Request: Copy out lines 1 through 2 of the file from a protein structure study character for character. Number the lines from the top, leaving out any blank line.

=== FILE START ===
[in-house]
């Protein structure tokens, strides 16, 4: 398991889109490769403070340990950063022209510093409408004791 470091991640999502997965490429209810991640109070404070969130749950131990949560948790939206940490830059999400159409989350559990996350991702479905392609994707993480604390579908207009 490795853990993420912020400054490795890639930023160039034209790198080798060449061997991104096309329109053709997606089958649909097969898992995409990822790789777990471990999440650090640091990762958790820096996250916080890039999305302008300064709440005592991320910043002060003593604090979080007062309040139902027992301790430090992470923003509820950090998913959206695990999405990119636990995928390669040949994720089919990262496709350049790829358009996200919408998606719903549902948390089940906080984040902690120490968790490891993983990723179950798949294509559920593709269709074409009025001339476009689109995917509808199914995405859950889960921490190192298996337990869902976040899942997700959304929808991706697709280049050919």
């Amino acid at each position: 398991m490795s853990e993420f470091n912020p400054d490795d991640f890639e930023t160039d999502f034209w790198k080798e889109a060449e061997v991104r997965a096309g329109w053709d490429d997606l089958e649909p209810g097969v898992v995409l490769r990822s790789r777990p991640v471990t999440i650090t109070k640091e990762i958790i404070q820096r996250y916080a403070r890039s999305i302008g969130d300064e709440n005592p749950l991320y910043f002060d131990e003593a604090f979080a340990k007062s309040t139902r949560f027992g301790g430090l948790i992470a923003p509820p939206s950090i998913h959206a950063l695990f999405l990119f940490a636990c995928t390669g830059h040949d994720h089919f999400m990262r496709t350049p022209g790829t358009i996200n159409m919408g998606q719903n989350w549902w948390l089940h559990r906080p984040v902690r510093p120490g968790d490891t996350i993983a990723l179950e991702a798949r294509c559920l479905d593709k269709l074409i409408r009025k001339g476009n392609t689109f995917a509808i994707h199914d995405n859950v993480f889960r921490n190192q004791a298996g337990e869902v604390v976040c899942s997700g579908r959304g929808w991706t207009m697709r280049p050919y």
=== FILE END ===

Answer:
[in-house]
């Protein structure tokens, strides 16, 4: 398991889109490769403070340990950063022209510093409408004791 470091991640999502997965490429209810991640109070404070969130749950131990949560948790939206940490830059999400159409989350559990996350991702479905392609994707993480604390579908207009 490795853990993420912020400054490795890639930023160039034209790198080798060449061997991104096309329109053709997606089958649909097969898992995409990822790789777990471990999440650090640091990762958790820096996250916080890039999305302008300064709440005592991320910043002060003593604090979080007062309040139902027992301790430090992470923003509820950090998913959206695990999405990119636990995928390669040949994720089919990262496709350049790829358009996200919408998606719903549902948390089940906080984040902690120490968790490891993983990723179950798949294509559920593709269709074409009025001339476009689109995917509808199914995405859950889960921490190192298996337990869902976040899942997700959304929808991706697709280049050919």